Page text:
meaning and interrelationships of the data
attributes.
A set of attributes X functionally determines a
set of attributes Y if the value of X determines a
unique value for Y: X Y
Definitions (2)
15
X Y holds if for any two tuples t1 and t2 in any
relation instance r(R):
If t1[X] = t2[X], then t1[Y] = t2[Y]
The values of the Y component functionally depend on, or
are functionally determined by the values of the X
component.
The values of the X component uniquely (or functionally)
determine the values of the Y component.
There is a functional dependency from X to Y.
X Y in R specifies a constraint on all relation
instances r(R).
If X Y in R, this does not say whether or not Y X
in R.
Definitions (3)
16
E.g.:
SSN functionally determines employee name:
SSN ENAME
Project number determines project name and location:
PNUMBER {PNAME, PLOCATION}
Ssn and project number determines the hours per
week that the employee works on the project:
{SSN, PNUMBER} HOURS
X is a candidate key of R - this implies that X Y
for any subset of attributes Y of R.
If X is a candidate key of R, then X R.
Inference Rules (1)
17
Given a set of FDs F, we can infer additional
FDs that hold whenever the FDs in F hold.
Armstrong's inference rules:
IR1 (Reflexive): If Y ⊆ X, then X Y.
IR2 (Augmentation): If X Y, then XZ YZ
(Notation: XZ stands for X ∪ Z)
IR3 (Transitive): If X Y and Y Z, then X Z
Armstrong’s inference rules are sound and
complete.
Inference Rules (2)
18
Additional inference rules:
IR4 (Decomposition): If X YZ, then X Y and X
Z.
Note: XY A does not necessarily imply either X A or Y
A.
IR5 (Union): If X Y and X Z, then X YZ.
Note: X A and Y B does imply that XY AB.
IR6 (Psuedotransitivity): If X Y and WY Z, then
WX Z.
IR4, IR5 and IR6 can be deduced from IR1, IR2,
and IR3 (completeness property).
Closure of Sets of FDs (1)
19
Closure of F is the set F+ including all FDs in F as
well as all FDs that can be inferred from F.
Closure of a set of attributes X under F is the
set X+ of all attributes that are functionally
determined by X based on F.
Closure of Sets of FDs (2)
20
Exercise: Consider a relation R(A, B, C, D, E)
with the following dependencies F:
1. AB C
2. CD E
3. DE B
Find F+.
Find {A, B}+.
Equivalence of Sets of FDs
21
Two sets of FDs F and G are equivalent if F+ = G+.
F covers G if G+ ⊆ F+.
F and G are equivalent if F covers G and G covers F.
Algorithm for checking equivalence of sets of FDs:
Determine whether F covers E
For each FD X Y in E
Calculate X+ with respect to F.
Check whether this X+ includes the attributes in Y.
If this is the case for every FD in E, then F covers E.
Determine whether E and F are equivalent by checking that E
covers F and F covers E.
Exercise: Show that the following F and G are
equivalent:
F = {A C, AC D, E AD, E H}
G = {A CD, E AH}.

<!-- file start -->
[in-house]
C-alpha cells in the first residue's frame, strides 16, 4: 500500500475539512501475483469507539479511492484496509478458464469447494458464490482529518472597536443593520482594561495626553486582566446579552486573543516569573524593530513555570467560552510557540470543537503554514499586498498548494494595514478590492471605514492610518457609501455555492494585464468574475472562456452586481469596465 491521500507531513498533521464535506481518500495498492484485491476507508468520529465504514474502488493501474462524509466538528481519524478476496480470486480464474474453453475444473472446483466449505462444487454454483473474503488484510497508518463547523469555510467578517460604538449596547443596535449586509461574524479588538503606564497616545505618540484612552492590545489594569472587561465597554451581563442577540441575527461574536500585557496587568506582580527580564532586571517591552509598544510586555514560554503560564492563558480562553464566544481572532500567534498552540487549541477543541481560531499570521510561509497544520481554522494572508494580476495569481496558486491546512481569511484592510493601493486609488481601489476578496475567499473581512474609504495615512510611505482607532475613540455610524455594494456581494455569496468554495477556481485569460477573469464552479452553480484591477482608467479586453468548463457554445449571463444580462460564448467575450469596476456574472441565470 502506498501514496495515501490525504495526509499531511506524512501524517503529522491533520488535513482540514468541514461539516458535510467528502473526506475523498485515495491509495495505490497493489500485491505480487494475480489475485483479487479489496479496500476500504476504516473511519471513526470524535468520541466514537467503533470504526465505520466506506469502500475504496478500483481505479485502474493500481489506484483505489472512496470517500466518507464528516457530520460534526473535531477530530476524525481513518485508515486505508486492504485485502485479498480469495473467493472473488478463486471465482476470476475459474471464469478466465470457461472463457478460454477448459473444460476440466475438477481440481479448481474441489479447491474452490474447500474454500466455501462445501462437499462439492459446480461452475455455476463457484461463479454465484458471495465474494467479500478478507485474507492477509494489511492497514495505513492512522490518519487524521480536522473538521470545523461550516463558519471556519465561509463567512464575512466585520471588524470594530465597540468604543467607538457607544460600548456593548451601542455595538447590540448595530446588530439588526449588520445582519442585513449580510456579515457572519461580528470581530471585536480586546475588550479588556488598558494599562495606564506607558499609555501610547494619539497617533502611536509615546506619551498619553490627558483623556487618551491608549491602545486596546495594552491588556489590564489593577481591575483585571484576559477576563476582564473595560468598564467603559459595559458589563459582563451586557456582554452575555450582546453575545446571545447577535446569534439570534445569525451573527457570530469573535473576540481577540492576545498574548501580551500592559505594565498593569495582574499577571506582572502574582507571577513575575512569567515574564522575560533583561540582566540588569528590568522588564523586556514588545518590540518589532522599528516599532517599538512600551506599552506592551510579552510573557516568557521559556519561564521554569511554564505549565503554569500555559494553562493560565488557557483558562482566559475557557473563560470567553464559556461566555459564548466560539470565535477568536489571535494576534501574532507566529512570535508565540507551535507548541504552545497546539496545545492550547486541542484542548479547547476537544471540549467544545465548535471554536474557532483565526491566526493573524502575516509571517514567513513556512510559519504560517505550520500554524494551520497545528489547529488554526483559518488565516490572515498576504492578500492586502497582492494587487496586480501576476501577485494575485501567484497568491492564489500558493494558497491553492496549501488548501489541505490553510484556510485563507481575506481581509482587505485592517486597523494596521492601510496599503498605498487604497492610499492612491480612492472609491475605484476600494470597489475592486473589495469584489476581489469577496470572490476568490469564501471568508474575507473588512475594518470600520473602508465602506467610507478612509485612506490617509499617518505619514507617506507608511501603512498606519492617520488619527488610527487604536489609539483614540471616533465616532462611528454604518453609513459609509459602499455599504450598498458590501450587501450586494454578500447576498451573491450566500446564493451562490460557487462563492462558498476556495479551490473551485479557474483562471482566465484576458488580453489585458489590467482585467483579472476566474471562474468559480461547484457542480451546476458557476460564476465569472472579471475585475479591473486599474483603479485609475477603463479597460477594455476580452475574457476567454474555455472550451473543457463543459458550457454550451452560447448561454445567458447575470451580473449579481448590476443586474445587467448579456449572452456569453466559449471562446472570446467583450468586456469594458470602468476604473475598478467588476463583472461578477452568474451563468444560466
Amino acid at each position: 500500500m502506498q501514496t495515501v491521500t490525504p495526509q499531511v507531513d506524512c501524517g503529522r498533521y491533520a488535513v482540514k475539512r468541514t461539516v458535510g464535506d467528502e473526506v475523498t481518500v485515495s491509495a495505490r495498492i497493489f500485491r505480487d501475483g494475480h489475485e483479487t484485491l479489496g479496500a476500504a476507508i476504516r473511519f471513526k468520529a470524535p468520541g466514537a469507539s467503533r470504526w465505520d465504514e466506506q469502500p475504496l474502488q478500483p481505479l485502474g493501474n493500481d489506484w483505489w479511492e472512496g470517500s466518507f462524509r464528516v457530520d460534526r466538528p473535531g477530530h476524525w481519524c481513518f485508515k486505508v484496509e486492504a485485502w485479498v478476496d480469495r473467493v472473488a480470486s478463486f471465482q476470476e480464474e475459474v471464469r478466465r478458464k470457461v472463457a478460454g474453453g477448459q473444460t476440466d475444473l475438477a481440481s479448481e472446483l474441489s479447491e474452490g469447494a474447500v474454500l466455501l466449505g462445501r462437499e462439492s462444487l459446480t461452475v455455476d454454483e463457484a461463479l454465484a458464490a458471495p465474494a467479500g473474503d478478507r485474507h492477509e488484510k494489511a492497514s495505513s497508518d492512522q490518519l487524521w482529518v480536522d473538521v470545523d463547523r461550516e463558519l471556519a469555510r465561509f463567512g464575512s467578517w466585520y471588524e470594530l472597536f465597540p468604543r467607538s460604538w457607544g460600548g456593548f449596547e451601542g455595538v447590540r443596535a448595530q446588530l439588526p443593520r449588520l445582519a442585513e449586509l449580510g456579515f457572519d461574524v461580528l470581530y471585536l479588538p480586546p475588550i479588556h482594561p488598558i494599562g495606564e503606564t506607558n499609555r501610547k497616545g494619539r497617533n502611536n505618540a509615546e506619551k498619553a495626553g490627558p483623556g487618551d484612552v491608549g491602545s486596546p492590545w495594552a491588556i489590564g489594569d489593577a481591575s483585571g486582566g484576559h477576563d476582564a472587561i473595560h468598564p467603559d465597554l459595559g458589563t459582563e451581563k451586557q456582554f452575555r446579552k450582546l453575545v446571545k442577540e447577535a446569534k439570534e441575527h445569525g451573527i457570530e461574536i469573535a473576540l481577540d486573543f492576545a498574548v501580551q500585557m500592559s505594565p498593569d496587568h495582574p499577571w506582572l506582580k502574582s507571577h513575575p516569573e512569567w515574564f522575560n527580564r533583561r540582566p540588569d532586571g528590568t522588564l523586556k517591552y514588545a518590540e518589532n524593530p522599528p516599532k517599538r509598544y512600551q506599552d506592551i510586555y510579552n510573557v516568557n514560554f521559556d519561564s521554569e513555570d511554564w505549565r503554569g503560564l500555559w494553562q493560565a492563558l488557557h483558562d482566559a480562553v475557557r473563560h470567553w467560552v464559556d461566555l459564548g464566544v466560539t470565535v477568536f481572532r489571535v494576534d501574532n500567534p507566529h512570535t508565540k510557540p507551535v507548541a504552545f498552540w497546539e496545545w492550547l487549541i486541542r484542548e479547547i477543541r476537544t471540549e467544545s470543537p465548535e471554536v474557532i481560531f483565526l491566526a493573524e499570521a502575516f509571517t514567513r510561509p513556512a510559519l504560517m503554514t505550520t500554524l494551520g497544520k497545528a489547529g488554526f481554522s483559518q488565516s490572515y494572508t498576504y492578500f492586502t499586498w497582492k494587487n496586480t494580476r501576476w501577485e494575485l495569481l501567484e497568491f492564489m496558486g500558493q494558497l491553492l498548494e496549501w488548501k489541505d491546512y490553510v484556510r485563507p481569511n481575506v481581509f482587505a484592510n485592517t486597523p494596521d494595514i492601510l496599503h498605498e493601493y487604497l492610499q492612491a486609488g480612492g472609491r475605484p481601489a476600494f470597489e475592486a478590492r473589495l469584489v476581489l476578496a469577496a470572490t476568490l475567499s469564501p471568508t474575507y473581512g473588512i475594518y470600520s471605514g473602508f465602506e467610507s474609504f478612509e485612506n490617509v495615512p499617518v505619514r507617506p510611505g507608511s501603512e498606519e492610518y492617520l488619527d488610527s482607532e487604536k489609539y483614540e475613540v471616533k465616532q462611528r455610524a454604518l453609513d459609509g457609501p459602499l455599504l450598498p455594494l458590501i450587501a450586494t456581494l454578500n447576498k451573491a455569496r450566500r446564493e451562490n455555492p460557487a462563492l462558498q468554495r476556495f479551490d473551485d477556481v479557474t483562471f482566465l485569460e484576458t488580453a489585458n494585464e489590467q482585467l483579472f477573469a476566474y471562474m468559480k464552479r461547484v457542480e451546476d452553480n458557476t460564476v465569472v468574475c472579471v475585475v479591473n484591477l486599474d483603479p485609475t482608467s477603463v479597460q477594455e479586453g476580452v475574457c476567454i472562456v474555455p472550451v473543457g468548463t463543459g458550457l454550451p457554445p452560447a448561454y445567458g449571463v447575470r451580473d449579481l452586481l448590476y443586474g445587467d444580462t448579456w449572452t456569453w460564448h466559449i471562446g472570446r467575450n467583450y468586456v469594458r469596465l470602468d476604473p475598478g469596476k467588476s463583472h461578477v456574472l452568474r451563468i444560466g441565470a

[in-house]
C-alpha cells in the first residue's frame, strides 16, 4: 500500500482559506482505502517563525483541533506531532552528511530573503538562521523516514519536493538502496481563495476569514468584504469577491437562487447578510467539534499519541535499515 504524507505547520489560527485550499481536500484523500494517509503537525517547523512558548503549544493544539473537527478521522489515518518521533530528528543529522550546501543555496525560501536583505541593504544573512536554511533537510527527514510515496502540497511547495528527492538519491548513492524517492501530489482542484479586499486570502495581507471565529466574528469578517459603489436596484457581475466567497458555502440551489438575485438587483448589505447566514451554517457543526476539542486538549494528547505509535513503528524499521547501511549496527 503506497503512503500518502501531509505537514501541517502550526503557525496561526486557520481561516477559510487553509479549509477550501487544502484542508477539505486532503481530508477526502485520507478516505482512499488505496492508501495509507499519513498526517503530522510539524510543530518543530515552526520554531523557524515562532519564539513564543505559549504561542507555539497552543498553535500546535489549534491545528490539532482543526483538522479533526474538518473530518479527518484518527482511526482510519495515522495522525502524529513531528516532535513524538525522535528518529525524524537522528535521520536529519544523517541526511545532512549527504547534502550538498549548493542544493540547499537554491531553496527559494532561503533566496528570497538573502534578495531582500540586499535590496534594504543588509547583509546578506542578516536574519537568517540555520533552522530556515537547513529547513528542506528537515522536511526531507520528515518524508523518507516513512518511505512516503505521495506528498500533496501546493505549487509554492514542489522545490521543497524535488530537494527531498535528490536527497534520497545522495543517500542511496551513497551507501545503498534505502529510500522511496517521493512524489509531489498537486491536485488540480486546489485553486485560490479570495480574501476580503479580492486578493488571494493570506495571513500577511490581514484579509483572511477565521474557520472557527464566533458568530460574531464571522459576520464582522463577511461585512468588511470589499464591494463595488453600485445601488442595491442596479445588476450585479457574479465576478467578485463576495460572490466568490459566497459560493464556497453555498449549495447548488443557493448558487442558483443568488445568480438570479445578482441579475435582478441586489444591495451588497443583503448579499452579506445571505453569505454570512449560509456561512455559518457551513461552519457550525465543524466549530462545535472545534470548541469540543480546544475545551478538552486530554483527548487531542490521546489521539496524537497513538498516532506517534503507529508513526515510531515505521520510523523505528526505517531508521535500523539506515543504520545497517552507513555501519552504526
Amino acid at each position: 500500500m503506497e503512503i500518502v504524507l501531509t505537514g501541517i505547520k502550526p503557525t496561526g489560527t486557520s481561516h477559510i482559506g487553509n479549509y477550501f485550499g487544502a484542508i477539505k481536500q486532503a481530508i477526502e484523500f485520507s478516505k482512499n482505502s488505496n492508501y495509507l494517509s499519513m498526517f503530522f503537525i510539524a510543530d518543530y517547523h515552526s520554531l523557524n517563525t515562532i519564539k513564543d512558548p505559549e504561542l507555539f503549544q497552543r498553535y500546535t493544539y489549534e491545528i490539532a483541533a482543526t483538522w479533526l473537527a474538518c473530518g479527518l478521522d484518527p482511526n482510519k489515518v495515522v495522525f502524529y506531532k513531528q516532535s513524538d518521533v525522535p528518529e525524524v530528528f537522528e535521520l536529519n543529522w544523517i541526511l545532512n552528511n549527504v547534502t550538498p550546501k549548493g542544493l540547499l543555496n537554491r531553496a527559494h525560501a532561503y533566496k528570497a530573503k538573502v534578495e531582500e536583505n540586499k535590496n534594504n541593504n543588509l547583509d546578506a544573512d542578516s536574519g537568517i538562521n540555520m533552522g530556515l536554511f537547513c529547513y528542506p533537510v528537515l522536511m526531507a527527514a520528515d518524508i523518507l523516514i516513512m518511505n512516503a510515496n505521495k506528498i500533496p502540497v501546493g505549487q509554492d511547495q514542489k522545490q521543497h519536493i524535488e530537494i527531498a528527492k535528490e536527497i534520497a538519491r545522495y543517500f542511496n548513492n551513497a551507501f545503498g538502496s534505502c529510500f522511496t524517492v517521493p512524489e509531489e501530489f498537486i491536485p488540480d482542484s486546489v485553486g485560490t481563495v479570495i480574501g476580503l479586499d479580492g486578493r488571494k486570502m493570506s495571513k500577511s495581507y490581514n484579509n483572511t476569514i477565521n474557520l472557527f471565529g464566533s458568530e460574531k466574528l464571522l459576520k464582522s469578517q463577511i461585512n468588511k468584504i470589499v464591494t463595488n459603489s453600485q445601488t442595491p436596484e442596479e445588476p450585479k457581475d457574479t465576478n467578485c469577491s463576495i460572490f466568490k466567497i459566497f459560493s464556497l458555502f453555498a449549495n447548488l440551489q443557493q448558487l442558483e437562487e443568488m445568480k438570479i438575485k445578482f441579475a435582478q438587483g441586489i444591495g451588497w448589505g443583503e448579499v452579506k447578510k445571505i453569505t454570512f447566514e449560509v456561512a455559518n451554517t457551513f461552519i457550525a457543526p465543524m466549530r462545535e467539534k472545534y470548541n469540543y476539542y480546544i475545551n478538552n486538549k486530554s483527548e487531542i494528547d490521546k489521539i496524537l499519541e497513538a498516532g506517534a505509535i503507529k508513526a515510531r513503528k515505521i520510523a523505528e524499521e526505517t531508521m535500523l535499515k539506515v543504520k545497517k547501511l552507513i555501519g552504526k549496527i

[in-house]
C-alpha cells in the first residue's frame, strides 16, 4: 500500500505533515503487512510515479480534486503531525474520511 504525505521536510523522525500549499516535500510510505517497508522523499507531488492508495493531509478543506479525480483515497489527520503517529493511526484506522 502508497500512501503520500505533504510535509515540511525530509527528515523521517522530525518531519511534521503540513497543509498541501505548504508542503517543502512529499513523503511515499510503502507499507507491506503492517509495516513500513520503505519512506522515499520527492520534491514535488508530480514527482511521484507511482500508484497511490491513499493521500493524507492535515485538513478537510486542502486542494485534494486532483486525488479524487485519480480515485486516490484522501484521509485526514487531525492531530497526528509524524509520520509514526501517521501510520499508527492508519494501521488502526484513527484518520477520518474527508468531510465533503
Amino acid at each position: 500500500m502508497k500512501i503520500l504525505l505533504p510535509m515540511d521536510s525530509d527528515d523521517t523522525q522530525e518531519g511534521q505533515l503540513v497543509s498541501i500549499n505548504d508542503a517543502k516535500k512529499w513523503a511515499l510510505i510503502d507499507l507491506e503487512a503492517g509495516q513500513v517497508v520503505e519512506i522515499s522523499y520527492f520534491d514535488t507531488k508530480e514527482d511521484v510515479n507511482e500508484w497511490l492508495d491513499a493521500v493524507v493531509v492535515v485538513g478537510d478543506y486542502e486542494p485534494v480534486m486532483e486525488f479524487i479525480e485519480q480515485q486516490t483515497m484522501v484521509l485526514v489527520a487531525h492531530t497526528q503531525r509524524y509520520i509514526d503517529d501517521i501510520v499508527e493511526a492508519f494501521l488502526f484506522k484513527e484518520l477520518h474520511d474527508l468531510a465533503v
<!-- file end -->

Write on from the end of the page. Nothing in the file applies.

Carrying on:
Minimal Cover (1)
22
A set of FDs is minimal if it satisfies the following
conditions:
Every dependency in F has a single attribute for its
right-hand side.
Cannot remove any dependency from F and still have
a set of dependencies that is equivalent to F.
Cannot replace any dependency X A in F with a
dependency Y A where Y is a proper subset of X
and still have a set of dependencies that is equivalent
to .
A minimal cover of a set of functional
dependencies E is a minimal set of dependencies
that is equivalent to E.
Minimal Cover (2)
23
Always find at least one minimal cover F for any set of
dependencies E.
If several sets of FDs qualify as minimal covers of E, it
is customary to use additional criteria for minimality.
Choose the minimal set with the smallest number of
dependencies or with the smallest total length.
There is no simple algorithm for computing a minimal
set of FDs that is equivalent to a set F of FDs
To synthesize a set of relations, we assume that we
start with a set of dependencies that is a minimal set.
Minimal Cover (3)
Minimal Cover (4)
25
Exercise:
Let the given set of FDs be E: {B A, D A, AB
D}. We have to find the minimal cover of E.
Answer:
The minimal cover of E is {B D, D A}.
Full & Partial Dependencies (1)
26
X Y is a full functional dependency if for any
attribute A ∈ X, (X – {A}) does not functionally
determine Y.
X Y is a partial dependency if for some attribute A
∈ X, (X – {A}) Y.
More than one value is required to determine the
value of another attribute, the combination of values is
called a composite determinant.
E.g.:
{Ssn, Pnumber} Hours is a full dependency.
{Ssn, Pnumber} Ename is partial because Ssn
Ename holds.
Full & Partial Dependencies (2)
27
Agent-id
Booking-date
Performer-location
Agent-name
Agent-location
Performer-id
Performer-name
Performer-type
Depend
functionally
partially on
{Performer-id,
Agent-id}
Depend functionally fully on
{Performer-id, Agent-id}
Indirect Dependencies
28
A functional dependency X Y in a relation
schema R is a transitive dependency (or
indirect dependency) if there exists a set of